If you’re wondering “What in the world does spatchcock mean?!”, you’re not alone. 6 months ago I was asking the same question as I saw “spatchcock chicken” popping up everywhere. Simply put, it’s a cooking technique where the backbone of poultry is removed to prepare it for grilling or roasting and you all know how much I love roasting everything. Why do I get so excited about this method?
- The chicken is ready in half the time.
- The meat is cooked evenly.
- All of the skin gets crispy.
Don’t want to wait an hour for your bird to finish roasting? Then try spatchcocking it! Your poultry will be done in 30 minutes with beautifully browned skin and moist, tender meat. What more could you ask for?
- 5 lb whole chicken (2.3 kg): $5.95
- 1 tbsp coconut oil (14 g): $.19
- 2 tsp curry powder (4 g)
- 1 tsp smoked paprika (2 g)
- 1 tsp garlic powder (2 g)
- 1 tsp sea salt (4 g)
- 1/2 tsp ground ginger (1 g)
- 1/4 tsp chili powder (.5 g)
- Kitchen shears
- Rimmed baking sheet
- With chicken breast-side down, begin cutting on the right side of the backbone with your kitchen shears.
- Once finished, do the same to the left side of the backbone until it can be removed. You'll find that it's surprisingly easy to cut through the small bones adjacent to the backbone.
- Flip chicken over, breast-side up.
- Press your palm on the sternum and push down to flatten your chicken (you may hear a pop).
- Arrange chicken so that the legs are "knock kneed" and the wings are tucked in. This will ensure that all the meat and skin is exposed so it will cook evenly.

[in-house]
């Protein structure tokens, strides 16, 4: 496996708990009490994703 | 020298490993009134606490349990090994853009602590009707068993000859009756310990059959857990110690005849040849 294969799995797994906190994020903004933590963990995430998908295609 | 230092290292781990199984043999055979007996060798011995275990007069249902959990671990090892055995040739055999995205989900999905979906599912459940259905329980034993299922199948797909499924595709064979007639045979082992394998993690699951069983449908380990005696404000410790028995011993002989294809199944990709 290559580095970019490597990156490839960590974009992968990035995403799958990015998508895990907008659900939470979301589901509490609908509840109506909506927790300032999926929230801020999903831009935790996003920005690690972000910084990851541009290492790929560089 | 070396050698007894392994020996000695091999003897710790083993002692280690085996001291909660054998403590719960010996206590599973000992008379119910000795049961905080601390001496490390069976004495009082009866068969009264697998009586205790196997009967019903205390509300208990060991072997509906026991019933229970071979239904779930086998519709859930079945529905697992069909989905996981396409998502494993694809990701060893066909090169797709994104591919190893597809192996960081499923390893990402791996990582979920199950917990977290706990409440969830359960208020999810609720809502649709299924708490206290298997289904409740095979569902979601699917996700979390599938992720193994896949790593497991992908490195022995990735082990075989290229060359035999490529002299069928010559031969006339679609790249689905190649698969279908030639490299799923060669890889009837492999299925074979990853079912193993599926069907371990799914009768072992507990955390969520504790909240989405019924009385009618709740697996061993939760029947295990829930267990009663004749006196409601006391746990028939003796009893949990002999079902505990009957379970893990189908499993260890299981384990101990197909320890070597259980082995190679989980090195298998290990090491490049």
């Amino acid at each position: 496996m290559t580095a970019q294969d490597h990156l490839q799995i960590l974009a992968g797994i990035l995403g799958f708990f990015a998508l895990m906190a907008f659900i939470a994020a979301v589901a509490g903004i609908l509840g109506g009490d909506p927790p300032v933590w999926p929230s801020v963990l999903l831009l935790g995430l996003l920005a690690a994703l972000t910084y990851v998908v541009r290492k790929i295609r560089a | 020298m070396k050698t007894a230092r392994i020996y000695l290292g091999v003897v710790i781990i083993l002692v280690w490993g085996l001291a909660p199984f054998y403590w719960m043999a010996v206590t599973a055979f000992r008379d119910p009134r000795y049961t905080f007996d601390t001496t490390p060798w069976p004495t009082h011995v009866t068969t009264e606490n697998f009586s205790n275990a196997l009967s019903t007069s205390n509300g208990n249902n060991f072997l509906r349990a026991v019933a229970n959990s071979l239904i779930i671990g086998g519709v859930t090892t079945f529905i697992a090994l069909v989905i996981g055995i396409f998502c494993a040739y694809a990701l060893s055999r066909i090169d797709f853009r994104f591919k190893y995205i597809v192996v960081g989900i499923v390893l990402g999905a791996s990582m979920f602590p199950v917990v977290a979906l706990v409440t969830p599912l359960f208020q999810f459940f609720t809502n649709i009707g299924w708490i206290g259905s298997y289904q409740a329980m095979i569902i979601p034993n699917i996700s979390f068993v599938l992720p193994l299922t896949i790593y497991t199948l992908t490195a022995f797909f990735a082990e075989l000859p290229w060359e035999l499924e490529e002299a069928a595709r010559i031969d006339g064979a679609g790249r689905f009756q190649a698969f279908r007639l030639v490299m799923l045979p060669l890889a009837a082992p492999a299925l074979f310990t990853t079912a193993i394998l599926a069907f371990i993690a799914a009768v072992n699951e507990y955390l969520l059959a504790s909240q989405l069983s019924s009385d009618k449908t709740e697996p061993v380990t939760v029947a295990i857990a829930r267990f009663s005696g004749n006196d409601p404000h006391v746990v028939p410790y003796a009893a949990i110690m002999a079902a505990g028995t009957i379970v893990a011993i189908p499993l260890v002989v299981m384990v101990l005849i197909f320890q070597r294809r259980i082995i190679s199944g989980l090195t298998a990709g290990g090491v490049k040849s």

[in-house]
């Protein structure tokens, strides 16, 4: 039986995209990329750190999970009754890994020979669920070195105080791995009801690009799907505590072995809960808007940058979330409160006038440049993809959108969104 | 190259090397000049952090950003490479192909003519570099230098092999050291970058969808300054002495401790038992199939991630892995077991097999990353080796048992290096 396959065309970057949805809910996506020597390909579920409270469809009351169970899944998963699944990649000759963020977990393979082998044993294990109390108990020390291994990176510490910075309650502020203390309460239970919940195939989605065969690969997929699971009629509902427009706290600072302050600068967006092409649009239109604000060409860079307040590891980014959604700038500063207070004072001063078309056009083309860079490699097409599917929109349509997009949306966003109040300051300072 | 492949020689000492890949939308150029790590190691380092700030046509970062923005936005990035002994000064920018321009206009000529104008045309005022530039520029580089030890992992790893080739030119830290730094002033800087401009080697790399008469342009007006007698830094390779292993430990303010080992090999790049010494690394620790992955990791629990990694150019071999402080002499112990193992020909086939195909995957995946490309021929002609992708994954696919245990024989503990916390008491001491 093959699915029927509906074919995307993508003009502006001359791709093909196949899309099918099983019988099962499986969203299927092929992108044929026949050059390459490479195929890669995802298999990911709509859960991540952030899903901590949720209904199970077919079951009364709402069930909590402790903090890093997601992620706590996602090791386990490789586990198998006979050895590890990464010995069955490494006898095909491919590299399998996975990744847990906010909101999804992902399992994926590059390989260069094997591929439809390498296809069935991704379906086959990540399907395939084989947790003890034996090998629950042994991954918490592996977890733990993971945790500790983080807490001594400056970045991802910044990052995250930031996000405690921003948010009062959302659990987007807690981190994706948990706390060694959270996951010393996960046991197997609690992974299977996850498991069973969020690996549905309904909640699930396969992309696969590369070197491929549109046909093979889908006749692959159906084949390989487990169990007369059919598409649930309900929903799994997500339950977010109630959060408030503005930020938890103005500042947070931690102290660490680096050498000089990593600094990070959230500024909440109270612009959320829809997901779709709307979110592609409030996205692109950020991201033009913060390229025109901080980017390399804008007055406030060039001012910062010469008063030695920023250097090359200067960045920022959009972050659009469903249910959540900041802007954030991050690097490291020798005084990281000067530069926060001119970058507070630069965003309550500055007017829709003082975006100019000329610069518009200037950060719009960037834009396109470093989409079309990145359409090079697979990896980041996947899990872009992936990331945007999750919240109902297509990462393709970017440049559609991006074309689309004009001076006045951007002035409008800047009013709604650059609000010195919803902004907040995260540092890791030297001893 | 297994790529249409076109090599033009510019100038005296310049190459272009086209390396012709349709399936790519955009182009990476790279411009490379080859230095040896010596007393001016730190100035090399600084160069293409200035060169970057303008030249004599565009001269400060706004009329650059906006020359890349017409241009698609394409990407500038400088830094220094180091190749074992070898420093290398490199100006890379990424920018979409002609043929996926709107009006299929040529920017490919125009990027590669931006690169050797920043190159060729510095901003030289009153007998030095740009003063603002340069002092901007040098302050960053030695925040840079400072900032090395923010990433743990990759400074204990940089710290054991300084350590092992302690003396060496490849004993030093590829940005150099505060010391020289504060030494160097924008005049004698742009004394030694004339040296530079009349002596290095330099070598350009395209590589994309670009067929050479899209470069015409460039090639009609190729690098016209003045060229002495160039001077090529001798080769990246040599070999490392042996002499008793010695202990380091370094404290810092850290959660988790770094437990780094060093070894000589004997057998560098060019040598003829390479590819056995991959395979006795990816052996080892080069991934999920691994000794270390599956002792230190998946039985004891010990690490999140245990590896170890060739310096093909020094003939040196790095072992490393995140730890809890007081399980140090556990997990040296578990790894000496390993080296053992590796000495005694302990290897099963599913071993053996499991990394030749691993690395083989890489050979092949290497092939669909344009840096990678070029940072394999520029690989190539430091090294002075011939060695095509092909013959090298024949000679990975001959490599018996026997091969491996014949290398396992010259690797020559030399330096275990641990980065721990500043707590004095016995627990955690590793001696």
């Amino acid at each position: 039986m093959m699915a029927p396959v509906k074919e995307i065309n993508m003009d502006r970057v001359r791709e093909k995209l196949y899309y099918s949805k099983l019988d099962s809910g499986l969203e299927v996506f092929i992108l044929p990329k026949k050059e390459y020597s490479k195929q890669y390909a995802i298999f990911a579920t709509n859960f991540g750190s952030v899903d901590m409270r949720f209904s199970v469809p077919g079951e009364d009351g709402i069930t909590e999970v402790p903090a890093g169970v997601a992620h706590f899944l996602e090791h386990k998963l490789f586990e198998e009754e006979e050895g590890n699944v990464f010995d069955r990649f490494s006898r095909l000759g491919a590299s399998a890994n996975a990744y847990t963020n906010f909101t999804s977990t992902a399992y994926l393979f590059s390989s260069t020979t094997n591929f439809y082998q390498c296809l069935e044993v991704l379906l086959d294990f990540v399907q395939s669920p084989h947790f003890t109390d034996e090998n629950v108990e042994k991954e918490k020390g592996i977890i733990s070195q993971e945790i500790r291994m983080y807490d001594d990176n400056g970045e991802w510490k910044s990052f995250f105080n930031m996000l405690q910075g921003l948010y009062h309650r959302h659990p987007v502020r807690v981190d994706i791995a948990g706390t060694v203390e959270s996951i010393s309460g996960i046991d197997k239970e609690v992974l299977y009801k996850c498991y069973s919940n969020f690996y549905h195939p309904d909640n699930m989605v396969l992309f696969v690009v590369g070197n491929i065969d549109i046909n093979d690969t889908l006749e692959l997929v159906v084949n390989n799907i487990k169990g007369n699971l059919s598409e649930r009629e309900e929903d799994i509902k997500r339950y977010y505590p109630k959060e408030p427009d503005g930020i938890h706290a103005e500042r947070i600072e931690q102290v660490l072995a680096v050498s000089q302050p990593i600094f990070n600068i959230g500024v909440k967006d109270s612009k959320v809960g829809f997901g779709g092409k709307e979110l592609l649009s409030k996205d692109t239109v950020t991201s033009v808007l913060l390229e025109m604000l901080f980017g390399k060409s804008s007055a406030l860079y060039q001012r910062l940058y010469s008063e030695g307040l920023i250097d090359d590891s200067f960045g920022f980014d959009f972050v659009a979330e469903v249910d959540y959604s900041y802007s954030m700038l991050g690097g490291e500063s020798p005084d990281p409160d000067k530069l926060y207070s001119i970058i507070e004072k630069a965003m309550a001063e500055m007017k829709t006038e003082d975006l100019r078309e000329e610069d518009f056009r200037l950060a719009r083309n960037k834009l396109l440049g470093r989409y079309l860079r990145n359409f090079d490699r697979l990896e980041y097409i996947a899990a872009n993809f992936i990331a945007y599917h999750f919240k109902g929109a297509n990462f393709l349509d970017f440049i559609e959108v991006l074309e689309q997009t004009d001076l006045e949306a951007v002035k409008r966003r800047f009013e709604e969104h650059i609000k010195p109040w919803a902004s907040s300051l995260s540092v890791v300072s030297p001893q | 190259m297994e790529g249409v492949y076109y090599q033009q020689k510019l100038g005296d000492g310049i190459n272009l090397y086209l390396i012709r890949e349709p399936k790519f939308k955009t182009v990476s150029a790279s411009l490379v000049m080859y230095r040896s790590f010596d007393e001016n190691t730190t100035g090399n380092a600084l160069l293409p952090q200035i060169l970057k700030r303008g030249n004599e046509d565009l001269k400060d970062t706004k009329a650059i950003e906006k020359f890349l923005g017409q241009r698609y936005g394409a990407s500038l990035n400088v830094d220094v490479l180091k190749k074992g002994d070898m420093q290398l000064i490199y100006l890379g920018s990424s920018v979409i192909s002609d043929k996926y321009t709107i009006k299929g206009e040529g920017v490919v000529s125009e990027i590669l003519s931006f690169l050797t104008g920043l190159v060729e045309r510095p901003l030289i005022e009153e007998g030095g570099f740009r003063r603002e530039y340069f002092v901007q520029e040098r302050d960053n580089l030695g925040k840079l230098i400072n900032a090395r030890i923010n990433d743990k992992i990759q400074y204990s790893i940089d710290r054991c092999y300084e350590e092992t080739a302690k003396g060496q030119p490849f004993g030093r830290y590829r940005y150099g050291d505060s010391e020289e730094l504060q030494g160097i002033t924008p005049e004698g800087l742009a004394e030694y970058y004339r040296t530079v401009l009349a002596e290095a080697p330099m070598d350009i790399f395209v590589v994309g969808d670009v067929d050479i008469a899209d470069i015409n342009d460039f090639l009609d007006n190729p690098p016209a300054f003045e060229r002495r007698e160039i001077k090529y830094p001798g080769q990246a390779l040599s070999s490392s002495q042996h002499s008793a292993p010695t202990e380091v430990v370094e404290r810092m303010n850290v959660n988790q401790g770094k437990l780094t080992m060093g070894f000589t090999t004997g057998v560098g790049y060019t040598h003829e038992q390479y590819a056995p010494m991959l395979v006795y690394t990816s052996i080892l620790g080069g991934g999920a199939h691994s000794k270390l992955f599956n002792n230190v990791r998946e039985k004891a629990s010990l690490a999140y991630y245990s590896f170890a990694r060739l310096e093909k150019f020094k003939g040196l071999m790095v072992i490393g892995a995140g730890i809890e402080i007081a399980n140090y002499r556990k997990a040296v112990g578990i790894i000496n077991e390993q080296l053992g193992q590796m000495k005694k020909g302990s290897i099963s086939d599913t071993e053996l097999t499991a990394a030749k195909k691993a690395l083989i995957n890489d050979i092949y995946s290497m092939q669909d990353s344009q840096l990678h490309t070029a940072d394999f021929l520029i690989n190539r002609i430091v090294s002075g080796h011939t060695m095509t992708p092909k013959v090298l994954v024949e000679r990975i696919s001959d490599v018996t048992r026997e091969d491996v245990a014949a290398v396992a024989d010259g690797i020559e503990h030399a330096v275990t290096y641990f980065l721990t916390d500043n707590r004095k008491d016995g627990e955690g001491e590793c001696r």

- Preheat oven to 425F.
- Place spatchcocked chicken on rimmed baking sheet.
- Melt coconut oil (20 seconds in the microwave), then mix in spices.
- Rub spice mix all over chicken, making sure to get under the skin so that the meat gets seasoned as well as the skin.
- Place in the oven and roast for 30 minutes.
- Insert a thermometer into the thigh to check for doneness. If it reads 165F or higher, your chicken is ready!
- Let rest for 5 minutes.
- Carve your bird. Spatchcocking makes carving your chicken quite easy. I find the legs and thighs cut off without much force.
- Serve with roasted veggies (which can be cooked at the same time as the chicken).
- Don't throw away the backbone, giblets, or leftover bones. Use them to make homemade chicken broth!
- Total Servings: 4 | Total Cost: $6.14 | Cost per Serving: $1.54
Curious where I get my prices from? Even though I may have found an ingredient cheaper, to keep things simple, I’ve calculated all costs based on my Budget Grocery Price List, my list of maximum prices I’ll pay for any groceries.
Related Post: 3 Reasons You Should Learn to Love Whole Chicken
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